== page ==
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Russell Wangersky: What a tangled web they weave…

Hydro Place in St. John’s, headquarters of Nalcor Energy and subsidiary Newfoundland and Labrador Hydro.
Hydro Place in St. John’s, headquarters of Nalcor Energy and subsidiary Newfoundland and Labrador Hydro.

Hear that? It’s the sound of a big can of worms opening. Not just a can of worms, but a can of whoop-ass worms that could spell the fiscal demise of Newfoundland and Labrador Hydro.

Russell Wangersky

And it all comes down to a problem with Muskrat Falls that the Williams government knew all about, and chose to ignore.

First, a little background: the U.S. Federal Energy Regulatory Commission (FERC) issued an order in 1996, requiring utilities exporting power to the U.S. to set open access transmission tariffs, or OATTs.

Here’s what FERC said at the time: “As the commission noted in Order No. 888, it is in the economic self-interest of transmission monopolists, particularly those with high-cost generation assets, to deny transmission or to offer transmission on a basis that is inferior to that which they provide themselves.”

We are going to have a grossly high-cost generation asset, and the government of the day clearly tried to draft legislation to protect Nalcor’s self-interest. The Electrical Power Control Act gives Newfoundland Hydro the “exclusive right to supply, distribute and sell” power to customers on the island, exactly the kind of law that FERC Order 888 bans.

The trouble is, while the government of the day knew that was going to be a problem, they swept the concern about the need to be OATT compliant — allowing others to use this province’s power grid to sell power on the island — under the table. The Telegram raised concerns in editorials as early as January 2013.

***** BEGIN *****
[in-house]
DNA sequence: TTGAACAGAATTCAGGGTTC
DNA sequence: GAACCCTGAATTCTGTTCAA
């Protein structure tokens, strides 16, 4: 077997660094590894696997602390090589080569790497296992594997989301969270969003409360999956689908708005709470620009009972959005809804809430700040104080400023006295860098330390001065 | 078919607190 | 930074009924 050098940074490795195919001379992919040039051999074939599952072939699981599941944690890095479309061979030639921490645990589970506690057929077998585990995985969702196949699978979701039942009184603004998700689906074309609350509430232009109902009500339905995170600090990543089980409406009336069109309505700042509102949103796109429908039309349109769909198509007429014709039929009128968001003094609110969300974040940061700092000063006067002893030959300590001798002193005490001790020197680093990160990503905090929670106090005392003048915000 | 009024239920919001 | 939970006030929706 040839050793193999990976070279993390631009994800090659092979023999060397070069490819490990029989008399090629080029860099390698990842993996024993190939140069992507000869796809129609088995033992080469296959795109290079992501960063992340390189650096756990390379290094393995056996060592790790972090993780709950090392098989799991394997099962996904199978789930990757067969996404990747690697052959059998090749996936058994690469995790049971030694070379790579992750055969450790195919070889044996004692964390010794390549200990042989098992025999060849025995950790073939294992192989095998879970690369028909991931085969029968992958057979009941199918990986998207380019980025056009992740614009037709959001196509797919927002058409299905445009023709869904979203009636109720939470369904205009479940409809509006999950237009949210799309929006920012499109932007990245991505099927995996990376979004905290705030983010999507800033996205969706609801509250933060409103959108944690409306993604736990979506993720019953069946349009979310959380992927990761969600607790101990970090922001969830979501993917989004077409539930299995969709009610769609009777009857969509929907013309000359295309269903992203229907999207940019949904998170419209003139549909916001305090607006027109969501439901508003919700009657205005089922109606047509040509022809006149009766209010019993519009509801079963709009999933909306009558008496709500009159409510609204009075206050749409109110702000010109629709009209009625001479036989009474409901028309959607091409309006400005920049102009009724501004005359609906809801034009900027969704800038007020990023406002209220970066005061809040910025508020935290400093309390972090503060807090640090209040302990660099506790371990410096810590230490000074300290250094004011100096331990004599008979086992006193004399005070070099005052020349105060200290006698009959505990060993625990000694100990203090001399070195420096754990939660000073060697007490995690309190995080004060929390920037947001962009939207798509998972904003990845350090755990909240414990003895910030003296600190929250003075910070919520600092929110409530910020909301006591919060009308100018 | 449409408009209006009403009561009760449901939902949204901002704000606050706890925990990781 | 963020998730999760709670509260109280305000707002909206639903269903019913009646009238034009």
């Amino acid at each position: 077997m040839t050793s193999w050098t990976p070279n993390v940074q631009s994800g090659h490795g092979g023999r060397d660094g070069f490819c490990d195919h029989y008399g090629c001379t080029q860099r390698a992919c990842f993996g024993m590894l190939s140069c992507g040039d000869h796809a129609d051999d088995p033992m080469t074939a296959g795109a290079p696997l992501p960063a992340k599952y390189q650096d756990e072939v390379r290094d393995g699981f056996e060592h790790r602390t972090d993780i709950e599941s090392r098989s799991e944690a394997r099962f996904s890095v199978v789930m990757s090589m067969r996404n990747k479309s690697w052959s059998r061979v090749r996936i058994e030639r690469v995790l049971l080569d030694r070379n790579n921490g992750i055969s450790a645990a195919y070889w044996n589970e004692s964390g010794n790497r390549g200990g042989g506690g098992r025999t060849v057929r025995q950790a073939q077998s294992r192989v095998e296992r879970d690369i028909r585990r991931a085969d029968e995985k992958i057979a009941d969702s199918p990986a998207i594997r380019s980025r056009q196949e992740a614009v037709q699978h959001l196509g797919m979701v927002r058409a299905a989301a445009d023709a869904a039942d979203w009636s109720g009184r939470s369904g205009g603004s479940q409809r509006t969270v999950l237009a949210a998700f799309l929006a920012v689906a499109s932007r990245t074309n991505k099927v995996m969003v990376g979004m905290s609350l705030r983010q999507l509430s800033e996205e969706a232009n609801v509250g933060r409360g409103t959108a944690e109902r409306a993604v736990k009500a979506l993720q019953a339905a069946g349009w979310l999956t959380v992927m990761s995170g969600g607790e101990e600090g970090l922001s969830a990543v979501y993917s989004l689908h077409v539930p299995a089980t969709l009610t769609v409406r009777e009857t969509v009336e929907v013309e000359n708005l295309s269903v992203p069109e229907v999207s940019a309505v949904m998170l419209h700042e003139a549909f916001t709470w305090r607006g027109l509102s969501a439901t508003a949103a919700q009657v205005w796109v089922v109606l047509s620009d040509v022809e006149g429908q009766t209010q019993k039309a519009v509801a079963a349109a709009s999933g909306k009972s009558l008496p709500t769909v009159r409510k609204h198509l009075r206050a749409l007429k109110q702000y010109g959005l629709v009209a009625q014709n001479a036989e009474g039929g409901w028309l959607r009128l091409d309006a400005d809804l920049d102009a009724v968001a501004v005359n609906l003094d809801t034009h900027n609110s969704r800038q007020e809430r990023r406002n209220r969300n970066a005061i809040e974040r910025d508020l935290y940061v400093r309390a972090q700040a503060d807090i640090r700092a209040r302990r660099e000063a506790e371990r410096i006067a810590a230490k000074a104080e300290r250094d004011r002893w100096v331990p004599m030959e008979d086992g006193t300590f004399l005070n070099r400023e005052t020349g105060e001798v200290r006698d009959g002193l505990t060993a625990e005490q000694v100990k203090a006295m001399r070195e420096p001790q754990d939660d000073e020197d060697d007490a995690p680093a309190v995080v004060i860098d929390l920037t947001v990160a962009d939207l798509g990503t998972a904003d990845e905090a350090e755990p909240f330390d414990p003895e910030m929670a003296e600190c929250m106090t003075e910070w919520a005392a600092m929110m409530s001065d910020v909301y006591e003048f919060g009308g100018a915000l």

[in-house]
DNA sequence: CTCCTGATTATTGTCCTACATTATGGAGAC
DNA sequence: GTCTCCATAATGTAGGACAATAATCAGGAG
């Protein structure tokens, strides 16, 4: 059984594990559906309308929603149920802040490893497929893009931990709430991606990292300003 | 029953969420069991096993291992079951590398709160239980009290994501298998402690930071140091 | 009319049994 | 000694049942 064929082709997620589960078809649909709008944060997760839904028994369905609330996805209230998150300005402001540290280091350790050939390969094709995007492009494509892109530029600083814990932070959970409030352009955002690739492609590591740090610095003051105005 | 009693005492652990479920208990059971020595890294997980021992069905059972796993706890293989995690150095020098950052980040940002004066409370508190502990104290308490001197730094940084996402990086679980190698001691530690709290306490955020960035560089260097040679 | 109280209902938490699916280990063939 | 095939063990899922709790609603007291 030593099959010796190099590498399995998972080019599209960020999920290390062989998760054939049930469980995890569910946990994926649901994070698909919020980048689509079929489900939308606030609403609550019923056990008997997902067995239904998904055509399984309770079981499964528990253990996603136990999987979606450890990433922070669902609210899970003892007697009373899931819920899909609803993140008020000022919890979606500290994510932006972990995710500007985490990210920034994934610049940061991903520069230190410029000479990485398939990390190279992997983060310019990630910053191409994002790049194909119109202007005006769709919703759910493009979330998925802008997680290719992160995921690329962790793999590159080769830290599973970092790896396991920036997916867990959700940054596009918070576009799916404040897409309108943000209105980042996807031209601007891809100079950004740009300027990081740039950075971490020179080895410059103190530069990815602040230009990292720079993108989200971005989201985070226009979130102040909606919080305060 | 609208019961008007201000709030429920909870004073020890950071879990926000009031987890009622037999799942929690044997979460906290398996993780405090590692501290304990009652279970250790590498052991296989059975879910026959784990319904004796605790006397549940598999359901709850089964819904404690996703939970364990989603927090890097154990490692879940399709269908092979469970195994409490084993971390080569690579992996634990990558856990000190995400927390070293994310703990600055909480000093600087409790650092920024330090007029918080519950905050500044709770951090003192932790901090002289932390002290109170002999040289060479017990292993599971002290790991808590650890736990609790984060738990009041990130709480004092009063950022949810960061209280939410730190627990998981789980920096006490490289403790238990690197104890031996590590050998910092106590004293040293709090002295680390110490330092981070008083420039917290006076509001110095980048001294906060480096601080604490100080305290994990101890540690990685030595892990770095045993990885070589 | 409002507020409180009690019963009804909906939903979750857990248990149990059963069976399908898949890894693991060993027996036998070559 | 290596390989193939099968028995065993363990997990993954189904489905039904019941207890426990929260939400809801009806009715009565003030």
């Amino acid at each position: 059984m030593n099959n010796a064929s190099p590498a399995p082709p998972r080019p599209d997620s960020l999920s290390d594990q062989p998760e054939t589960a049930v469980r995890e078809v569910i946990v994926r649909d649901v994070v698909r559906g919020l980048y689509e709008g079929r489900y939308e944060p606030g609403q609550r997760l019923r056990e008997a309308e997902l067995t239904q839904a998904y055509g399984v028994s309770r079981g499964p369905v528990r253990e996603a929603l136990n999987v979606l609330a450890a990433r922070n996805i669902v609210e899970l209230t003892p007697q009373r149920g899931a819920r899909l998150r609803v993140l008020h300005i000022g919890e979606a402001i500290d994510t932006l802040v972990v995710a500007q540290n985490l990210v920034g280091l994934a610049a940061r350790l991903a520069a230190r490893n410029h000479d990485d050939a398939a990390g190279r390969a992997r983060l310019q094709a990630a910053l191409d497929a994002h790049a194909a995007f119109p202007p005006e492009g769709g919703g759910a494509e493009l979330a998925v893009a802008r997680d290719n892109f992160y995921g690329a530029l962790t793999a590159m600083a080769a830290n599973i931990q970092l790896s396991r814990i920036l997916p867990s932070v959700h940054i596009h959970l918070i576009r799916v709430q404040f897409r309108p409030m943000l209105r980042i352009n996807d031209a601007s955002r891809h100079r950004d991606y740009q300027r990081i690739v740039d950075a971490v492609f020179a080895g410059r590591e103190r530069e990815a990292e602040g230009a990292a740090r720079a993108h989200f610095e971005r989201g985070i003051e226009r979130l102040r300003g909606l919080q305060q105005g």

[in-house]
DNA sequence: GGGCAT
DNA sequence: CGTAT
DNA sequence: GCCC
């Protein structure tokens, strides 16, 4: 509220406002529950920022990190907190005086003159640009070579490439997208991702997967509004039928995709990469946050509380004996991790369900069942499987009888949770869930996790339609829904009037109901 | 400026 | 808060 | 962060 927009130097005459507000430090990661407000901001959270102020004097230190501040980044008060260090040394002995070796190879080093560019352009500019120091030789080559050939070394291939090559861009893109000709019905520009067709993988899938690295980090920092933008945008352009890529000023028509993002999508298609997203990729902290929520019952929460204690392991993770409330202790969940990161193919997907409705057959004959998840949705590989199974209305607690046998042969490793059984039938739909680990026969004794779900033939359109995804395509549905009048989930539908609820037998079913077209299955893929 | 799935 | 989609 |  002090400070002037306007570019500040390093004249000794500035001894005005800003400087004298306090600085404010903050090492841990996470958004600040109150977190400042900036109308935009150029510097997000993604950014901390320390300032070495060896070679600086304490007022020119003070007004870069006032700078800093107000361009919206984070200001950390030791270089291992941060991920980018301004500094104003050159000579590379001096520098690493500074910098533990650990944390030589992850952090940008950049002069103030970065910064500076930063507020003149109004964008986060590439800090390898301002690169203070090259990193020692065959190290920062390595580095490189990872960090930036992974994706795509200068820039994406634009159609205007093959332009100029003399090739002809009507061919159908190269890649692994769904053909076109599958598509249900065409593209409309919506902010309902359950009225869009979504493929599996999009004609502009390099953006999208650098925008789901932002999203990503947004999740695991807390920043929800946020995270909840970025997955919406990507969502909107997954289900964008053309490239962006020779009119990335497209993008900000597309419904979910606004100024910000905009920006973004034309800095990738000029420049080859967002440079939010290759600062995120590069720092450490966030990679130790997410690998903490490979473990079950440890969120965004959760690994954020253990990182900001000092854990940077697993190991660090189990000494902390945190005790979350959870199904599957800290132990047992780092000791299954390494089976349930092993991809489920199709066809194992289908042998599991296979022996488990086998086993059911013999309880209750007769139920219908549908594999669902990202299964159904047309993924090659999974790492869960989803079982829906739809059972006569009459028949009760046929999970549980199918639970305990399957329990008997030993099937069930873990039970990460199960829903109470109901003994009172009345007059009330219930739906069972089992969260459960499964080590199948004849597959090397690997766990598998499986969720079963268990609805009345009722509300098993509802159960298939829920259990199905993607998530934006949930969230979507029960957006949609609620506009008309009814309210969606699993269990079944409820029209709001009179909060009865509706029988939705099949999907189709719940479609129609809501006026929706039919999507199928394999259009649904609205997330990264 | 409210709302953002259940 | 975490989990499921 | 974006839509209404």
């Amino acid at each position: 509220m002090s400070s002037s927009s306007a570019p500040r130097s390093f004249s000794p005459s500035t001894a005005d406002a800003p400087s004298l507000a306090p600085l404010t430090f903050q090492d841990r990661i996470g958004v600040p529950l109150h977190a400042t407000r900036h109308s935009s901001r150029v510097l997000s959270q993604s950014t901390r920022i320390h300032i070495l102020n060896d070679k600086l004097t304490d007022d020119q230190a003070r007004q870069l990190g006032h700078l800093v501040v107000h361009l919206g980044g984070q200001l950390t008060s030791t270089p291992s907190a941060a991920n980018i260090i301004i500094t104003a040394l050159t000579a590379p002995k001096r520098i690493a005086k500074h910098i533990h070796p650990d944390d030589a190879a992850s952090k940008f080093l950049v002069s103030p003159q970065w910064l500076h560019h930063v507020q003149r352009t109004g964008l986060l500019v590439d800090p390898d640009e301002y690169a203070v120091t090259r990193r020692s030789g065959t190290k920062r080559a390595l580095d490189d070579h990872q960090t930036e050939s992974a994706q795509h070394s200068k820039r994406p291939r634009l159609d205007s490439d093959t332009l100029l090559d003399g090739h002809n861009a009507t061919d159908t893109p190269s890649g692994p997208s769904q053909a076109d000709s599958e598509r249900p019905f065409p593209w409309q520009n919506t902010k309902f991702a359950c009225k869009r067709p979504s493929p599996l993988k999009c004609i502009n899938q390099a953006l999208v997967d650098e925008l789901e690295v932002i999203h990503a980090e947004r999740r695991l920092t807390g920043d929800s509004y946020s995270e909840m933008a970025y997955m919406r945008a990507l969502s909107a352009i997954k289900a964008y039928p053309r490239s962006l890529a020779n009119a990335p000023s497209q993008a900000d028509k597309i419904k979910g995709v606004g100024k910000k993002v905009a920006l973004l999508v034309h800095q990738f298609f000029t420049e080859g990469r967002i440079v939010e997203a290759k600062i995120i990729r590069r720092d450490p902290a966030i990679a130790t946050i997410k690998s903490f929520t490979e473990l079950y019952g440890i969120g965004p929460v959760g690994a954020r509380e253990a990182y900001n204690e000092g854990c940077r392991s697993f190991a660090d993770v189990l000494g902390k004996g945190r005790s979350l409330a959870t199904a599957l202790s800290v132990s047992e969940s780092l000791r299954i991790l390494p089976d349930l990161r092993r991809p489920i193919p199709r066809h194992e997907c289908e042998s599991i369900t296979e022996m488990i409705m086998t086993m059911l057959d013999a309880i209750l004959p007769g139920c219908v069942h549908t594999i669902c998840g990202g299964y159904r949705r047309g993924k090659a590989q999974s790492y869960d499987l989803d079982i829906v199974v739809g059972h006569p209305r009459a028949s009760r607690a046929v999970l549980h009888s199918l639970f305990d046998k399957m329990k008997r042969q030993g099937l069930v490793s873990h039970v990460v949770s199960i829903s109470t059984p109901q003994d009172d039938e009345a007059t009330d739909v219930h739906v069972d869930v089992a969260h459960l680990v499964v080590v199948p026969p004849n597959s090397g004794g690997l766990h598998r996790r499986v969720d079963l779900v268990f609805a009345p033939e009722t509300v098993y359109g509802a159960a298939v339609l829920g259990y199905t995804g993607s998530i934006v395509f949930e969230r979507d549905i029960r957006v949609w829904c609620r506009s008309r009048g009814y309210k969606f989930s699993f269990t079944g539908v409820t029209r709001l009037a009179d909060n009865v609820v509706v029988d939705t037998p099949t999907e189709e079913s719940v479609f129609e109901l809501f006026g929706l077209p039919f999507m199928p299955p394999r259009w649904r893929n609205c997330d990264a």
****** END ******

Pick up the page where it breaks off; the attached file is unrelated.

But then Natural Resources minister Jerome Kennedy was downplaying it, saying, “Under the open access transmission tariff, there certainly would be an argument there, but we’ll have to wait and see how that develops. ... But you are right. Under FERC and under the OATT, there would be or could be potential arguments, but we’ll have to wait and see if they arise.”

The waiting and seeing is over.

Why? Because Newfoundland Hydro is now being asked in a quasi-judicial process — a general rate application — to publicly reveal if Emperor Muskrat actually has no clothes.

The consumer advocate is asking questions that, if Hydro doesn’t try to avoid answering, could critically affect the utility’s ability to live up to the terms of its power purchase contract with its parent company, Nalcor Energy.

The critical question is known as CA-NLH-012. It’s just one of 160 questions the consumer advocate has for Hydro. It says, “Hydro states, ‘As a result of the Muskrat Falls project transmission assets and the Maritime Link providing service in advance of the full commissioning of the Muskrat Falls project, Hydro and Nalcor will be expected to provide open access to its transmission facilities.’ Under open access, can Hydro-Québec and/or Emera sell power directly to Newfoundland Power?” It’s a multi-billion-dollar question indeed.

The problem gets really sticky when you consider that, while Newfoundland and Labrador Hydro is contractually bound to buy Muskrat Falls power for a set price — one that covers all of the project’s expenses, Newfoundland Power is not bound by the same contract.

And that’s why the consumer advocate’s questions are so critical. The blended cost of power for consumers in this province is expected to reach 22.7 cents per kilowatt hour in 2021; since the rest of the province’s power generation assets produce power at a much lower rate, the actual cost of Muskrat power is even higher.

Hydro-Québec has power on the edge of our grid — power that they sell under long-term contract in New England for six cents a kilowatt hour, and that they would probably be delighted to sell to Newfoundland Power at a rate far more competitive than Muskrat Falls could offer. (To add insult to injury, the power would come from our last bad mega-deal, the Upper Churchill contract. The irony is crushing.)

So, Newfoundland Hydro would have a contract it has to pay for, but a hole where the bulk of its customer base would be. How does it pay its debts? By selling off assets?

Don’t expect the PUB to block power imports, either. Its legislated mandate is ensure that “power being delivered to consumers in the province at the lowest possible cost consistent with reliable service.”

A can of worms? Indeed.

 

Russell Wangersky’s column appears in 35 SaltWire newspapers and websites in Atlantic Canada. He can be reached at rwanger@thetelegram.com — Twitter: @wangersky.

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